Celebrating Addresses for World Post Day

Get your postie a cuppa because today is World Post Day! Since 1969, World Post Day has been celebrated on 9 October each year, marking the anniversary of the day the Universal Post Union (UPU) was founded, back in 1874 in Bern, Switzerland.

The purpose of World Post Day is to create awareness of the role the postal sector plays in our everyday lives – from receiving a letter from a loved one living thousands of miles away to getting your latest delivery from Next!

 North of the Fig Tree

But what about the poor postal workers who have to decipher post without an addresses? Believe it or not, ‘the house north of the old fig tree’ is common practice in some countries where local landmarks, rough distance estimates and even fast food restaurants are used to mark a postal address.

Last month at Post Expo, I was fascinated to discover that as many as 4 billion people around the world still don’t have an address.

Without an address, residents have no way of applying for government services, opening a bank account or getting access to health care, the list is endless. In effect, they do not even exist.

Obviously not having an address will have serious impacts to delivering post. In Costa Rica, postal authorities reported that almost a quarter of post is undeliverable because they can’t figure out where the addressee lives. Whilst a 2008 study estimated that the lack of addresses and signage cost the country $720 million annually.

However, postal delivery is just the tip of the iceberg. Not being able to find an address could mean the difference of life and death when it comes to emergency crews, disaster relief and delivering aid where efficient logistics is critical.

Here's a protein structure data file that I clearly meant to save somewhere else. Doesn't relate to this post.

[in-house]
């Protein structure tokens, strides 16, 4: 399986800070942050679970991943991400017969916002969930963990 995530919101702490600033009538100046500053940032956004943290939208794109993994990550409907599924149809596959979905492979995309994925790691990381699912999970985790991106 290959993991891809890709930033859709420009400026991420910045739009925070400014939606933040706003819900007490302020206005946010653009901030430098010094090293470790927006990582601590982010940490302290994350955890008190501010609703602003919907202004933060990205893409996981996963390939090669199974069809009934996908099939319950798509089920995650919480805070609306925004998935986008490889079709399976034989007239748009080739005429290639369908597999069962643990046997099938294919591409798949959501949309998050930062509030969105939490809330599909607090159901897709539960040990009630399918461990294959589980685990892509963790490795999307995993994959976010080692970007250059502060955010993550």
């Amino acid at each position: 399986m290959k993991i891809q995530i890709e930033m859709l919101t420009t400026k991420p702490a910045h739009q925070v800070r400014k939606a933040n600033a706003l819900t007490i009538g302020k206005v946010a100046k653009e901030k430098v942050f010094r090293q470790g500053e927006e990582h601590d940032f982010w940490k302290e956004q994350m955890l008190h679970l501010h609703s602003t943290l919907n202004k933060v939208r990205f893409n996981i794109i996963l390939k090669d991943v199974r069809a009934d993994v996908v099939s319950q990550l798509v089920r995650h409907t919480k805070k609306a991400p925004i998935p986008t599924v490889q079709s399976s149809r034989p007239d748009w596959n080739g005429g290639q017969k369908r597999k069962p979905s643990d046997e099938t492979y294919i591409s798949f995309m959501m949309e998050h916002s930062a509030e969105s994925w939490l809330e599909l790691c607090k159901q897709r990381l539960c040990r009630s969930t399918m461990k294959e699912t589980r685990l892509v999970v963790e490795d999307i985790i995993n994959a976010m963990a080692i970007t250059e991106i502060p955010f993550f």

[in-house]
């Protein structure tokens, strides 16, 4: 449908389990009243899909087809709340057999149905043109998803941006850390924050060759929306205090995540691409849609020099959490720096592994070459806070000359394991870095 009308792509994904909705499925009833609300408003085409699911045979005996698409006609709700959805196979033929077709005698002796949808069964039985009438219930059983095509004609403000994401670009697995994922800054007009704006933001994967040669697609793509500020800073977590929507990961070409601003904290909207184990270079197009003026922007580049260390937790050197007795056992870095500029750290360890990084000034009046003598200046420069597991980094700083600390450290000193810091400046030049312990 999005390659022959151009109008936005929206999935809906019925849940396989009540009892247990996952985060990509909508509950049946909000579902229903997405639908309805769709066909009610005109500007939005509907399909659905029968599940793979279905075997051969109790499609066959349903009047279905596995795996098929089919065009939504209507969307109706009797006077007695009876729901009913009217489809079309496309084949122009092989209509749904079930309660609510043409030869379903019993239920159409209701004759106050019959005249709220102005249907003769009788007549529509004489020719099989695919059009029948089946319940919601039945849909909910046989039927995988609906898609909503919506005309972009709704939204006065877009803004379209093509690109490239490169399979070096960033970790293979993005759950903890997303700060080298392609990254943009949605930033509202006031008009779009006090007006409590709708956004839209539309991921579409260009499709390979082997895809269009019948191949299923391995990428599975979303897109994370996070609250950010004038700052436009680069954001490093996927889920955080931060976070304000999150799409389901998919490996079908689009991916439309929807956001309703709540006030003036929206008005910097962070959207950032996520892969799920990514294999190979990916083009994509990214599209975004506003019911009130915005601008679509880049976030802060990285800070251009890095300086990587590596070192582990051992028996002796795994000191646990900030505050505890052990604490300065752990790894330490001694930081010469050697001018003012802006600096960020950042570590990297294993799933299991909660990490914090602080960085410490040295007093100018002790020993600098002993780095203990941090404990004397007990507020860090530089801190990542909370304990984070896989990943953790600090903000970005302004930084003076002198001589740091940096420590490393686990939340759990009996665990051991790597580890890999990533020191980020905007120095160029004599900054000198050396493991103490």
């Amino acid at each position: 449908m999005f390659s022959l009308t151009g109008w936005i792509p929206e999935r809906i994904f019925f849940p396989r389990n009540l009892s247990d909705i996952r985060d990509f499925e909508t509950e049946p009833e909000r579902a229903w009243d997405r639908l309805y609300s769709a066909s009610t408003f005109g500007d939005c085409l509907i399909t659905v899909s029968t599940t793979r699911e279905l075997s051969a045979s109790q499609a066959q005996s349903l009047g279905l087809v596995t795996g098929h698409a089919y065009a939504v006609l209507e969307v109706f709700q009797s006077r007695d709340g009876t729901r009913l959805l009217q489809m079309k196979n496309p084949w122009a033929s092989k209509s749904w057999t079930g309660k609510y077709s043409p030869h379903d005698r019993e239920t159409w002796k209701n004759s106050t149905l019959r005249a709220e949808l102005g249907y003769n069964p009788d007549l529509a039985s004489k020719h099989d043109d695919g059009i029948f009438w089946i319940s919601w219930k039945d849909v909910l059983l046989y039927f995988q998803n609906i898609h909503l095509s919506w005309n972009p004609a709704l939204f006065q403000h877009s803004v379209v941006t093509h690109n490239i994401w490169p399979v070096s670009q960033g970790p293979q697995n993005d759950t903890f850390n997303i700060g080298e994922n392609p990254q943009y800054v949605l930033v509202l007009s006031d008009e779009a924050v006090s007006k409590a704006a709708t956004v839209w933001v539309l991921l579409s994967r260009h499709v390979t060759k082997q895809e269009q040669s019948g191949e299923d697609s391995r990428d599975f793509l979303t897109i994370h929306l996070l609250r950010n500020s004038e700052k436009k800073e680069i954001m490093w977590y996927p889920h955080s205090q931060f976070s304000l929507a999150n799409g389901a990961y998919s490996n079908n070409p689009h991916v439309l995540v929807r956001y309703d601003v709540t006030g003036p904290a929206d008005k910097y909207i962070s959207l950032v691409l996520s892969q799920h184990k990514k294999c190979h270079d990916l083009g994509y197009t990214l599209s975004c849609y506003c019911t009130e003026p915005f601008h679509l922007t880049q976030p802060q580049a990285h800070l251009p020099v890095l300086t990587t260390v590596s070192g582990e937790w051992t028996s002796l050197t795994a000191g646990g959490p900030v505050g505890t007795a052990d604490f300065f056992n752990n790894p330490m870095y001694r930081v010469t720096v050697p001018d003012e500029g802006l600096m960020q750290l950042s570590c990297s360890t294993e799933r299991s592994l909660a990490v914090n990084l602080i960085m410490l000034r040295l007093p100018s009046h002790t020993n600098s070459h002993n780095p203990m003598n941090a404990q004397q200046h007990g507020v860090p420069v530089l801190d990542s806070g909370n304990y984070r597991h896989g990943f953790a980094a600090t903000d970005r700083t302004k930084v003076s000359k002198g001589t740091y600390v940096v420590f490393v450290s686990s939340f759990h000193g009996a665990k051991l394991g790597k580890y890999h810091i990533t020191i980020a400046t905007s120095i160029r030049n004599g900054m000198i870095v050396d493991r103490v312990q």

According to the UPU, addresses are an ‘essential tool for economic and social development’. Not only do they improve public services, but they facilitate business and trade, thus impacting national development.

 

World Post Day

A basic human right

Up until recently, efforts to name streets and introduce postal codes in these countries has largely been unsuccessful. But one Irish organisation is set to change all that.

Addressing The Unaddressed is a non-profit social enterprise committed to providing unique postal addresses to people who live in dwellings in unplanned settlements.

A spokesperson for the organisation said: “Our vision is informed by our belief that an address is an essential attribute for any citizen and that having an address is fundamental to citizenship, democracy and a basic human right.

We have the technology, great people and incredible passion for our work which benefits so much those we address. Our lack of money just means it will take us more time.”

As of July this year, the project had addressed a staggering 2,302 houses in the Chetla slum in Kolkata, India. Amazingly, 7,692 adults and a similar number of children live in these houses – so a total population of about 15,000 people. Of these people, and because of this work, 254 now have a bank account, 79 have a voting card, 73 have an Aardhar card and 2 have their own electricity account.

It’s strange to think of being grateful to receive your utility bills as, for most of us, an address is something we take for granted.

If you’d like to make a donation to this worthy cause, please visit the Addressing the Unaddressed website.